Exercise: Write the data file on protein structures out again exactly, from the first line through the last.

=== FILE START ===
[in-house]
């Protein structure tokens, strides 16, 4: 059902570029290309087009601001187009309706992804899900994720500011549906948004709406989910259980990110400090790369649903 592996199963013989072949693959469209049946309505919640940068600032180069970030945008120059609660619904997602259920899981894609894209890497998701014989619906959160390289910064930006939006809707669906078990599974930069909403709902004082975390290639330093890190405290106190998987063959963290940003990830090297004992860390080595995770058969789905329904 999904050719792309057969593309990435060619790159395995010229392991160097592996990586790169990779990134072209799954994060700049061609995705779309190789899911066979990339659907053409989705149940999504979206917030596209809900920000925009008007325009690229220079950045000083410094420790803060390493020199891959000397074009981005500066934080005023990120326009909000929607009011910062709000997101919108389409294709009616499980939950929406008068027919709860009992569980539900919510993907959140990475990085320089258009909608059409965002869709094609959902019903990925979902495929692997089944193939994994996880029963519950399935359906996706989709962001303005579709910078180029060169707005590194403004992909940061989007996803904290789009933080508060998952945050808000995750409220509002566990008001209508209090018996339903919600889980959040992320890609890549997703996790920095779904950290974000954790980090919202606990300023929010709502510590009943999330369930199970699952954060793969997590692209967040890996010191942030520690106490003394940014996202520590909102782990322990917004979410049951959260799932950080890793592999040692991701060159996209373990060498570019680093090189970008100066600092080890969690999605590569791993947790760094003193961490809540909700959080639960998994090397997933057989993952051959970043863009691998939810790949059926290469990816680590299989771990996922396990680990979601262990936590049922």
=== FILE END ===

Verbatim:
[in-house]
């Protein structure tokens, strides 16, 4: 059902570029290309087009601001187009309706992804899900994720500011549906948004709406989910259980990110400090790369649903 592996199963013989072949693959469209049946309505919640940068600032180069970030945008120059609660619904997602259920899981894609894209890497998701014989619906959160390289910064930006939006809707669906078990599974930069909403709902004082975390290639330093890190405290106190998987063959963290940003990830090297004992860390080595995770058969789905329904 999904050719792309057969593309990435060619790159395995010229392991160097592996990586790169990779990134072209799954994060700049061609995705779309190789899911066979990339659907053409989705149940999504979206917030596209809900920000925009008007325009690229220079950045000083410094420790803060390493020199891959000397074009981005500066934080005023990120326009909000929607009011910062709000997101919108389409294709009616499980939950929406008068027919709860009992569980539900919510993907959140990475990085320089258009909608059409965002869709094609959902019903990925979902495929692997089944193939994994996880029963519950399935359906996706989709962001303005579709910078180029060169707005590194403004992909940061989007996803904290789009933080508060998952945050808000995750409220509002566990008001209508209090018996339903919600889980959040992320890609890549997703996790920095779904950290974000954790980090919202606990300023929010709502510590009943999330369930199970699952954060793969997590692209967040890996010191942030520690106490003394940014996202520590909102782990322990917004979410049951959260799932950080890793592999040692991701060159996209373990060498570019680093090189970008100066600092080890969690999605590569791993947790760094003193961490809540909700959080639960998994090397997933057989993952051959970043863009691998939810790949059926290469990816680590299989771990996922396990680990979601262990936590049922």